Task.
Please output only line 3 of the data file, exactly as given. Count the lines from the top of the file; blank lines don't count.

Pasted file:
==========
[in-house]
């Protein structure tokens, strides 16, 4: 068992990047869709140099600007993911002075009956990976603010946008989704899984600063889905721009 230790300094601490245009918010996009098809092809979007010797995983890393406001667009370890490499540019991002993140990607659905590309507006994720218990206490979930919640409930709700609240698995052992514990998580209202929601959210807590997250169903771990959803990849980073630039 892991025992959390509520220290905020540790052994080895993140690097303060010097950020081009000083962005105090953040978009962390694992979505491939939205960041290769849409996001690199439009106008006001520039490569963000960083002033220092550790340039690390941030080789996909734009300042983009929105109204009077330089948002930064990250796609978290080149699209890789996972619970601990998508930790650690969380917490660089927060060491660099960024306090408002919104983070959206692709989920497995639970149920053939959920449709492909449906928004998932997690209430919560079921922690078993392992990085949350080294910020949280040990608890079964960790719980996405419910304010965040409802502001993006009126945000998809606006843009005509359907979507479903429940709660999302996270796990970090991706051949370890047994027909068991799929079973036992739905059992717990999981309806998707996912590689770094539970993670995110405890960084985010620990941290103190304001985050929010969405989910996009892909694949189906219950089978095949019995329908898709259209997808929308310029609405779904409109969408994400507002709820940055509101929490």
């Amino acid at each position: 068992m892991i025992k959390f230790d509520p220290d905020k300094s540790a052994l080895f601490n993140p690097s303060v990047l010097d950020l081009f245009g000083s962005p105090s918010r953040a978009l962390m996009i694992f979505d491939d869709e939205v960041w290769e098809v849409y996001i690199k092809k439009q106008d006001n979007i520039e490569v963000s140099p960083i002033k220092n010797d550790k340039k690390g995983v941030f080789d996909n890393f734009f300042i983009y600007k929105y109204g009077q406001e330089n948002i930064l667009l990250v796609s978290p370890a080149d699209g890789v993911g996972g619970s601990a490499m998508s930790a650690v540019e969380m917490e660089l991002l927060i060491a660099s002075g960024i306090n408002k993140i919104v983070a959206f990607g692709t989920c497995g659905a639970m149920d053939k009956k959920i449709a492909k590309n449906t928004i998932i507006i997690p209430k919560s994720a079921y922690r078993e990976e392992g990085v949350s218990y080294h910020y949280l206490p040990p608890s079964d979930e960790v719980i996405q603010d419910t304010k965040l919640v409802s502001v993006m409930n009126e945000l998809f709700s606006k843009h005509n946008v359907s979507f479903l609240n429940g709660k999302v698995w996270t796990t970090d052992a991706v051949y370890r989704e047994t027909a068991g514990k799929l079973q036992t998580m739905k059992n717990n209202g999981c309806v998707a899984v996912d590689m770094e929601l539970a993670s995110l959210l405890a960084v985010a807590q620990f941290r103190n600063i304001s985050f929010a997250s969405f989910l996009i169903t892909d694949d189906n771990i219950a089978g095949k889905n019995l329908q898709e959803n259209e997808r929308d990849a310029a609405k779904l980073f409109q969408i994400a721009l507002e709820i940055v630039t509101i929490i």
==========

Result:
């Amino acid at each position: 068992m892991i025992k959390f230790d509520p220290d905020k300094s540790a052994l080895f601490n993140p690097s303060v990047l010097d950020l081009f245009g000083s962005p105090s918010r953040a978009l962390m996009i694992f979505d491939d869709e939205v960041w290769e098809v849409y996001i690199k092809k439009q106008d006001n979007i520039e490569v963000s140099p960083i002033k220092n010797d550790k340039k690390g995983v941030f080789d996909n890393f734009f300042i983009y600007k929105y109204g009077q406001e330089n948002i930064l667009l990250v796609s978290p370890a080149d699209g890789v993911g996972g619970s601990a490499m998508s930790a650690v540019e969380m917490e660089l991002l927060i060491a660099s002075g960024i306090n408002k993140i919104v983070a959206f990607g692709t989920c497995g659905a639970m149920d053939k009956k959920i449709a492909k590309n449906t928004i998932i507006i997690p209430k919560s994720a079921y922690r078993e990976e392992g990085v949350s218990y080294h910020y949280l206490p040990p608890s079964d979930e960790v719980i996405q603010d419910t304010k965040l919640v409802s502001v993006m409930n009126e945000l998809f709700s606006k843009h005509n946008v359907s979507f479903l609240n429940g709660k999302v698995w996270t796990t970090d052992a991706v051949y370890r989704e047994t027909a068991g514990k799929l079973q036992t998580m739905k059992n717990n209202g999981c309806v998707a899984v996912d590689m770094e929601l539970a993670s995110l959210l405890a960084v985010a807590q620990f941290r103190n600063i304001s985050f929010a997250s969405f989910l996009i169903t892909d694949d189906n771990i219950a089978g095949k889905n019995l329908q898709e959803n259209e997808r929308d990849a310029a609405k779904l980073f409109q969408i994400a721009l507002e709820i940055v630039t509101i929490i």